We often think of trauma as an emotional or psychological event, a harrowing experience that imprints itself on our minds. However, a growing body of research is suggesting that trauma doesn't just affect our mental state; it can also find a home in our bodies, manifesting as physical pain.
Renowned physician and author Dr. Bessel van der Kolk has said, "The body keeps the score." He suggests that when a trauma is too overwhelming for the mind to process, it can become "stuck" in the body. This powerful notion sheds light on why people often experience physical pain or discomfort as a lingering reminder of past trauma. (1)
When our body encounters a traumatic event, our survival instincts kick in, triggering a cascade of physiological reactions designed to protect us, known as the fight, flight, or freeze response. In situations of extreme stress or ongoing trauma, these responses can become chronic, leading to a dysregulated stress response system.
This constant state of alertness can cause wear and tear on the body, leading to inflammation, tension, and over time, chronic pain. The pain or discomfort we feel may be the body's way of expressing unresolved emotions, its way of crying out for help.
Understanding that trauma can be stored as physical pain offers us an empowering perspective. It enables us to approach healing in a holistic way, not just addressing the physical symptoms, but diving deep to heal emotional wounds as well.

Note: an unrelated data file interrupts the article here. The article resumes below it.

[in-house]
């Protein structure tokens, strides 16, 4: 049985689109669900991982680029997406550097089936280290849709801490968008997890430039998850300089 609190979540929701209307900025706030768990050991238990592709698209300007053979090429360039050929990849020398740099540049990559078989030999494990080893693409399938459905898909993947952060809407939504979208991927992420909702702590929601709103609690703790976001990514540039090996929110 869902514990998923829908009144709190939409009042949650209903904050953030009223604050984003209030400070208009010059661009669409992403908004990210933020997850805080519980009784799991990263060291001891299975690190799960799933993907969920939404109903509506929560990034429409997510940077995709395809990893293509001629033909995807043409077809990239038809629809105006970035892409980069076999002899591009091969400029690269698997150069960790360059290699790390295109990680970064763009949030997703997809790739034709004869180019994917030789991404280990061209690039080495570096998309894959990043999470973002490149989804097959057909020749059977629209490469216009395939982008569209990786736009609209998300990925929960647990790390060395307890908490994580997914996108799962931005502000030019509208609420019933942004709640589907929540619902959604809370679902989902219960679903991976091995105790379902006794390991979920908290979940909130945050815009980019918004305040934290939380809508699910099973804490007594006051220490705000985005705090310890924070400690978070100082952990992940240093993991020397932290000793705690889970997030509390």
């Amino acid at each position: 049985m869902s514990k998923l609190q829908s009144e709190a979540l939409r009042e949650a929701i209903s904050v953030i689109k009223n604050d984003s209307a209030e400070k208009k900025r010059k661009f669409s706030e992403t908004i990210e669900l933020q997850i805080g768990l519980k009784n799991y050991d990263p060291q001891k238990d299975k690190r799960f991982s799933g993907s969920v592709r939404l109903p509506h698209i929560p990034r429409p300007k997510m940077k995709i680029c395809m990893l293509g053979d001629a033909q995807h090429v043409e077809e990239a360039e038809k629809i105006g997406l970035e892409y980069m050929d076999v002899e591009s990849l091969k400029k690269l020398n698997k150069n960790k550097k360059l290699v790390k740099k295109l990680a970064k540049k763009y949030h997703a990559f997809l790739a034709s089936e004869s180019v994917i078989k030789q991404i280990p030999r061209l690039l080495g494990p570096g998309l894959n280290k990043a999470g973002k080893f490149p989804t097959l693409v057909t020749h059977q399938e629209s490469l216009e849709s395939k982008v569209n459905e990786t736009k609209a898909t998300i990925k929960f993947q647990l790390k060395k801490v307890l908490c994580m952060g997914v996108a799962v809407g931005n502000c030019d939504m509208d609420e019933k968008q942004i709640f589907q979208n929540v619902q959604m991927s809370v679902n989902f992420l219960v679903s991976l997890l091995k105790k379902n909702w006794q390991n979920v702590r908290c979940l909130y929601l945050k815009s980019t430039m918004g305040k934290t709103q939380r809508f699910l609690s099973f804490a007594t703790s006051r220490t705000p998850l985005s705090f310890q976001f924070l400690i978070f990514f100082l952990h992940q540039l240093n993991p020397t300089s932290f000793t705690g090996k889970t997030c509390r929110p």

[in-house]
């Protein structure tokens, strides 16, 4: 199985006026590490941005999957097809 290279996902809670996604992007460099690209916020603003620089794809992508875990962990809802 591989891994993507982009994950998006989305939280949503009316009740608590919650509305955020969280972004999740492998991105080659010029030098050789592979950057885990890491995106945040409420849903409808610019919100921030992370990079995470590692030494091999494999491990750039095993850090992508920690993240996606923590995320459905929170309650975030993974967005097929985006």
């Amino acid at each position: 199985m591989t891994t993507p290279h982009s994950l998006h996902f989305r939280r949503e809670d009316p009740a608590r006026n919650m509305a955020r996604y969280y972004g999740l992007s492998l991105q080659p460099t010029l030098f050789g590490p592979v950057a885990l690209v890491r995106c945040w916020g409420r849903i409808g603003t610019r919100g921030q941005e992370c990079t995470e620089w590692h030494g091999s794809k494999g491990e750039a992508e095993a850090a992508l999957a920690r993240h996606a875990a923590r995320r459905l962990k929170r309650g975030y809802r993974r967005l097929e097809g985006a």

Techniques such as yoga, mindfulness, and trauma-informed bodywork can help us reconnect with our bodies, releasing stored tension and helping to restore balance.
Trauma-focused cognitive behavioral therapy, EMDR (Eye Movement Desensitization and Reprocessing), and other types of psychotherapy can be immensely helpful in processing and integrating traumatic experiences.
Establishing a regular self-care routine that includes healthy nutrition, exercise, good sleep, and relaxation practices can help the body recover and build resilience.
Healing is a journey, and it's essential to remember that there's no one-size-fits-all path. Each person's experience with trauma is unique, and so is their healing process.
Despite the challenges trauma presents, it's important to remember that our bodies are incredibly resilient. They are capable of healing, of releasing stored pain, and moving towards a state of balance. By recognizing the connection between trauma and physical pain, we're taking an essential step on the path towards comprehensive healing.
So, listen to your body. It carries wisdom, strength, and the innate ability to heal. Remember, your journey isn't just about moving away from pain; it's about moving towards wellness, wholeness, and a renewed sense of self. You are more powerful than your trauma, and every step you take towards healing is a testament to your strength and resilience.